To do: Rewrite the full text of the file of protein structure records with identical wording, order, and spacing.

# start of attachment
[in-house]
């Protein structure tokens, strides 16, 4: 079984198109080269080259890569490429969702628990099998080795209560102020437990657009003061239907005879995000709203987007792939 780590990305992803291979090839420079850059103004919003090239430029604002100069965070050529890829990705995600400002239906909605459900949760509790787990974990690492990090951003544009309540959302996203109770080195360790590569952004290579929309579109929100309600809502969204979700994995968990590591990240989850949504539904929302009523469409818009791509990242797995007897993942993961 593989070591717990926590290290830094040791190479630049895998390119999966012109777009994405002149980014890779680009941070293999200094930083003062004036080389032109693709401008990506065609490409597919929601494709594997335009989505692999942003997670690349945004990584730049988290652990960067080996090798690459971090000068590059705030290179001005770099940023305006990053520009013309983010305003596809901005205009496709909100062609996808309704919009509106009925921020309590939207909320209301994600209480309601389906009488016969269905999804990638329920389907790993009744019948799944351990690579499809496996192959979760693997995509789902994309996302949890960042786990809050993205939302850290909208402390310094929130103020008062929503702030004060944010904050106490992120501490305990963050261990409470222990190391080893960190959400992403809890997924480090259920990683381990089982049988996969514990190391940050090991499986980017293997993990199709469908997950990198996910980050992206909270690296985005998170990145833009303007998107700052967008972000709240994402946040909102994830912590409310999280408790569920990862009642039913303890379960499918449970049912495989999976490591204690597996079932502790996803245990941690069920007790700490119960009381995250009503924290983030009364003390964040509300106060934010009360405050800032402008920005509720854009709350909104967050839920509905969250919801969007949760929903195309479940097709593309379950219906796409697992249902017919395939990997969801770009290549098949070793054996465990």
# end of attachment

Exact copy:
[in-house]
């Protein structure tokens, strides 16, 4: 079984198109080269080259890569490429969702628990099998080795209560102020437990657009003061239907005879995000709203987007792939 780590990305992803291979090839420079850059103004919003090239430029604002100069965070050529890829990705995600400002239906909605459900949760509790787990974990690492990090951003544009309540959302996203109770080195360790590569952004290579929309579109929100309600809502969204979700994995968990590591990240989850949504539904929302009523469409818009791509990242797995007897993942993961 593989070591717990926590290290830094040791190479630049895998390119999966012109777009994405002149980014890779680009941070293999200094930083003062004036080389032109693709401008990506065609490409597919929601494709594997335009989505692999942003997670690349945004990584730049988290652990960067080996090798690459971090000068590059705030290179001005770099940023305006990053520009013309983010305003596809901005205009496709909100062609996808309704919009509106009925921020309590939207909320209301994600209480309601389906009488016969269905999804990638329920389907790993009744019948799944351990690579499809496996192959979760693997995509789902994309996302949890960042786990809050993205939302850290909208402390310094929130103020008062929503702030004060944010904050106490992120501490305990963050261990409470222990190391080893960190959400992403809890997924480090259920990683381990089982049988996969514990190391940050090991499986980017293997993990199709469908997950990198996910980050992206909270690296985005998170990145833009303007998107700052967008972000709240994402946040909102994830912590409310999280408790569920990862009642039913303890379960499918449970049912495989999976490591204690597996079932502790996803245990941690069920007790700490119960009381995250009503924290983030009364003390964040509300106060934010009360405050800032402008920005509720854009709350909104967050839920509905969250919801969007949760929903195309479940097709593309379950219906796409697992249902017919395939990997969801770009290549098949070793054996465990």